"the bottoming of the gasoline market in early winter, with very low or even negative margins between gasoline and crude oil prices, led refiners to bring forward maintenance activity and cut their operating rates to minimize surplus inventories. At the same time, those prices were low enough to generate a rebound in demand, even as the economy struggled.Adjusted for inflation, $2 per gallon is still a fairly low price for gasoline.
Along with rising crude prices, the tighter balance between supply and demand in the gasoline market brought retail gasoline prices from the mid $1.60s to above $2 per gallon. Retail gasoline prices approaching $3 per gallon, however, are probably not reachable, let alone sustainable, this summer due to continuing surplus refining capacity and the continuing effect of the economic downturn on fuel demand.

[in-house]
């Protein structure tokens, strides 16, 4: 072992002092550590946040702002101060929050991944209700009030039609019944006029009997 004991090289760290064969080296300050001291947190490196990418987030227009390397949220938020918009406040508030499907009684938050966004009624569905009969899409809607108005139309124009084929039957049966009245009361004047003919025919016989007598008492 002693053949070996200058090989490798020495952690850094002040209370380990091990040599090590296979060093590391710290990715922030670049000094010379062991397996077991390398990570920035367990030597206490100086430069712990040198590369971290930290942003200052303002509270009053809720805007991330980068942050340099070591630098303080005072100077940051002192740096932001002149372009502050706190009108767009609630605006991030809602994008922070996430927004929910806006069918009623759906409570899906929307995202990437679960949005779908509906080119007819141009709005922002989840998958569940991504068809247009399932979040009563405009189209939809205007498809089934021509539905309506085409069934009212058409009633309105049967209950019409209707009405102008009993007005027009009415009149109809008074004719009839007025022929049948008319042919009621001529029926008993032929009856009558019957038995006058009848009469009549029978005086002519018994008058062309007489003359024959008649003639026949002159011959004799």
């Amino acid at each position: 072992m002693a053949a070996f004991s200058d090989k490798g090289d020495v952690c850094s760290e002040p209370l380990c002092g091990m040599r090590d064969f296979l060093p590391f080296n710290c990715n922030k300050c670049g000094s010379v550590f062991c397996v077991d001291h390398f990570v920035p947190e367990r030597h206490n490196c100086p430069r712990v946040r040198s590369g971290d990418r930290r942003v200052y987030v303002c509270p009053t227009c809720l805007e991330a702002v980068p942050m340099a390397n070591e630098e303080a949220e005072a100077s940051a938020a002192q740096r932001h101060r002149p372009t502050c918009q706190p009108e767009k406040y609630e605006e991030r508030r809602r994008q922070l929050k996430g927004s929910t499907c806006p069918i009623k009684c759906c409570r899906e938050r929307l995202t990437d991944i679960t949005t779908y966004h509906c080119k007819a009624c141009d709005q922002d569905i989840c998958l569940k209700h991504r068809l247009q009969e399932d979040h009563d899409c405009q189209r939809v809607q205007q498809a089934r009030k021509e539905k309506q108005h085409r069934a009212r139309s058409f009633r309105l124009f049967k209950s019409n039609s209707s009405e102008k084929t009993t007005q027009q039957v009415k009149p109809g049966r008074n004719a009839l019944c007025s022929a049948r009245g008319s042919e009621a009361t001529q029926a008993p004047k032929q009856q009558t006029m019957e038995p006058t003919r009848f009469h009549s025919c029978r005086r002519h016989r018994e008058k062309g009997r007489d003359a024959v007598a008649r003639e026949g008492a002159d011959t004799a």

Furthermore, with over 4 million barrels per day of excess crude oil production capacity, any surge in demand on a recovering economy could be met by increased production, mainly from OPEC countries. So, while gasoline consumers may be irked at paying over $2 per gallon for much of this summer, it doesn't look like 2009 will produce a spike in prices that comes anywhere close to what occurred last summer."
Wednesday, April 01, 2009
Analysis of gas price trend
The EIA's analysis this week: